CONSENSUS: Keep bayfront mini-golf

Although Historic City News cannot report a final action by the city commission tonight on the disposition of the 1949 landmark bayfront miniature golf course, commissioners did take note of what the mayor described as the only “hot button” issue; based on a show of hands of audience members attending to comment.

The issue was scheduled to be discussed as item 11-B — one of the last topics of the night. Instead, the board agreed to move the staff presentation to item 3 to be followed by public comment.

Assistant City Manager Tim Burchfield made a brief presentation with no revelations of note since it became known, at the last city commission meeting, that the city-owned course has not been in compliance with provisions of the Americans with Disabilities Act since last March.

The results of the Historic City News facebook poll and news article were acknowledged in Burchfield’s remarks. City Commissioner Bill Leary, who had received the results prior to the meeting, replied, “Thank you for this valuable input and for making the effort on the city’s behalf to gather it from your readers.”

The city reportedly received over a dozen e-mails and heard from about 10 in-person citizens tonight expressing various concerns. One of tonight’s speakers, Ed Swift IV, Chief Operating Officer of Historic Tours of America, reiterated his company’s interest in participating in any bid process.

Our facebook poll, however, represented 146 answers from readers.

79% of those who voted, 116 readers, said, “Let Ripley’s rent carpet golf for five more years with five-year option; while 12% of those who responded said, “Let Ripley’s rent carpet golf for five more years”.

Only four people expressed interest in the City taking the space back, spending the taxpayer’s money to make it ADA compliant, and then operating it themselves — only nine voted to demolish the miniature golf course to make rentable green space.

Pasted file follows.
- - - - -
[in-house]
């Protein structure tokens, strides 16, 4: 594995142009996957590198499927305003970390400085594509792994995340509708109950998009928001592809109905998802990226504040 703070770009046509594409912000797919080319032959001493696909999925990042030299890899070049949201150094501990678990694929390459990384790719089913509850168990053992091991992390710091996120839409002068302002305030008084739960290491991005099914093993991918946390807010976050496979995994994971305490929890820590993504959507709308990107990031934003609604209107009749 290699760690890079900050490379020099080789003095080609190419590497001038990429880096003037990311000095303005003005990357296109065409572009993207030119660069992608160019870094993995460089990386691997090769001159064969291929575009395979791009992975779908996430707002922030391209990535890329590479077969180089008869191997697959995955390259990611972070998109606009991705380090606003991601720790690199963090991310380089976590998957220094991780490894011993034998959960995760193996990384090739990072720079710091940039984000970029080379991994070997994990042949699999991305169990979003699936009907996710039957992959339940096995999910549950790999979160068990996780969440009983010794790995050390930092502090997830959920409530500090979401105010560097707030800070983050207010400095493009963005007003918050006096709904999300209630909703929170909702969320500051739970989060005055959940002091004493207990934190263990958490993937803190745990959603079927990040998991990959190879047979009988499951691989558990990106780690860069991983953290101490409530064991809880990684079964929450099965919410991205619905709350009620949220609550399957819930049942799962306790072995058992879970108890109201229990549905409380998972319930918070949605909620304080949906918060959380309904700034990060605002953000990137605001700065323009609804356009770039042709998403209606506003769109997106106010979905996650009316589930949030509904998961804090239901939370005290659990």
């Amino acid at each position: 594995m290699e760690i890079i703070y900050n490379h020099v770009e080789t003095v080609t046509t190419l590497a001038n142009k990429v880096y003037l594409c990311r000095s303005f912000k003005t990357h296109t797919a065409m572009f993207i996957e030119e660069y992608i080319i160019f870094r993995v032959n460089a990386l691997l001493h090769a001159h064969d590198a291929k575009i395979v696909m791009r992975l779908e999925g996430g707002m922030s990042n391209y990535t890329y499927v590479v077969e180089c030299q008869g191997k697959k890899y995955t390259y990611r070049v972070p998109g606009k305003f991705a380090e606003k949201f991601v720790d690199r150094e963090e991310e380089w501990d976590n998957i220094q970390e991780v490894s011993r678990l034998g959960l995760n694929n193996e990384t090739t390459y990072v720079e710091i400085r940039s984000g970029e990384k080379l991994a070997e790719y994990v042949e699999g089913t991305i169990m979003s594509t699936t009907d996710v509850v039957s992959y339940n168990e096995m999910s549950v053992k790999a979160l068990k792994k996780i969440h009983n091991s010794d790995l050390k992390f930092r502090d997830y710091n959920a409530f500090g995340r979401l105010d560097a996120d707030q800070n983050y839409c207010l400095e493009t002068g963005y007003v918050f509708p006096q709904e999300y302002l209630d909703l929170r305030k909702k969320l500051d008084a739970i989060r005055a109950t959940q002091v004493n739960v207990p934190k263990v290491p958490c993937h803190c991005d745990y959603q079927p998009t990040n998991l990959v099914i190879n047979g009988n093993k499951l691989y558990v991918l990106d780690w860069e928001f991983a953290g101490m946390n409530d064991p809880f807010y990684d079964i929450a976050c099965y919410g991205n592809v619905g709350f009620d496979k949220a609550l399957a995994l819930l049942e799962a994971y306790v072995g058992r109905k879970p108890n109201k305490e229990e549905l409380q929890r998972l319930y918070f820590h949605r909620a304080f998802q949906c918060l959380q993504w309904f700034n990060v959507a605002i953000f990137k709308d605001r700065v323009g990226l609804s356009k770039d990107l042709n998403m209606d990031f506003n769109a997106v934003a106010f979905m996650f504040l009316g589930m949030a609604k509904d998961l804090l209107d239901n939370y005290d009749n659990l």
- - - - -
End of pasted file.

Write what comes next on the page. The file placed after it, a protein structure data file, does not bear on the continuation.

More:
Commissioner Leary also told Historic City News, “I greatly appreciate having this much response before deciding.”

But the decision was not as conclusive as the poll results — by consensus, the board turned the issue back over to City Manager John Regan with instructions to compile a report of options to consider, leaving off any options other than to use the space as a miniature golf course.

Commissioner Freeman said she was prepared to vote and decide tonight — citing the fact that Ripley’s lease is soon to expire and with the ADA violation looming, they deserve an opportunity to know they have a lease before spending the estimated $50,000 to complete the upgrade.

Commissioner Sikes-Kline spent her discussion time trying to retract and clarify quotes attributed to her in an interview she gave to a reporter with The Record.

Commissioner Jones was insistent that there is a better use for the public space.

Commissioner Leary was satisfied that the space should remain a mini-golf course.

The mayor seemed to have mixed feelings — announcing that he had no intention of voting tonight and implying other uses were possible.

One thing all seemed to concede was that since it was in the 1990’s the last time the rental agreement was bid, it was time to publish a request for proposals to get a current assessment of the value of the property.

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